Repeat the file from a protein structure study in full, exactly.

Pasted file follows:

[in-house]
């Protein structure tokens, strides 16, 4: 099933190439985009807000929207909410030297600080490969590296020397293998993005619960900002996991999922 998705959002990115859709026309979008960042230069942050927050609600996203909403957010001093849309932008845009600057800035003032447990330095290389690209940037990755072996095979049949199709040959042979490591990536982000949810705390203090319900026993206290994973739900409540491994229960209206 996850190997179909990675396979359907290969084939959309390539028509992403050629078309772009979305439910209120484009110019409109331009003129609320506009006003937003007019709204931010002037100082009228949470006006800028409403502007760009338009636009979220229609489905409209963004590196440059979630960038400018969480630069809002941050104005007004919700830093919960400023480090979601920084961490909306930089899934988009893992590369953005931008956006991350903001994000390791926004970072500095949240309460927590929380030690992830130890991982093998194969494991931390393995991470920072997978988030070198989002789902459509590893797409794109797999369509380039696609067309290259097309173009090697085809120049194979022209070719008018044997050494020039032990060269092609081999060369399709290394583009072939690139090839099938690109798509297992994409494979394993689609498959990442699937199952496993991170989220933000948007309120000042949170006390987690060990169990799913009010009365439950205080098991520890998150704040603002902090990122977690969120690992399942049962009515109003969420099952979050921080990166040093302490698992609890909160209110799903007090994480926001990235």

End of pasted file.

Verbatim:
[in-house]
């Protein structure tokens, strides 16, 4: 099933190439985009807000929207909410030297600080490969590296020397293998993005619960900002996991999922 998705959002990115859709026309979008960042230069942050927050609600996203909403957010001093849309932008845009600057800035003032447990330095290389690209940037990755072996095979049949199709040959042979490591990536982000949810705390203090319900026993206290994973739900409540491994229960209206 996850190997179909990675396979359907290969084939959309390539028509992403050629078309772009979305439910209120484009110019409109331009003129609320506009006003937003007019709204931010002037100082009228949470006006800028409403502007760009338009636009979220229609489905409209963004590196440059979630960038400018969480630069809002941050104005007004919700830093919960400023480090979601920084961490909306930089899934988009893992590369953005931008956006991350903001994000390791926004970072500095949240309460927590929380030690992830130890991982093998194969494991931390393995991470920072997978988030070198989002789902459509590893797409794109797999369509380039696609067309290259097309173009090697085809120049194979022209070719008018044997050494020039032990060269092609081999060369399709290394583009072939690139090839099938690109798509297992994409494979394993689609498959990442699937199952496993991170989220933000948007309120000042949170006390987690060990169990799913009010009365439950205080098991520890998150704040603002902090990122977690969120690992399942049962009515109003969420099952979050921080990166040093302490698992609890909160209110799903007090994480926001990235």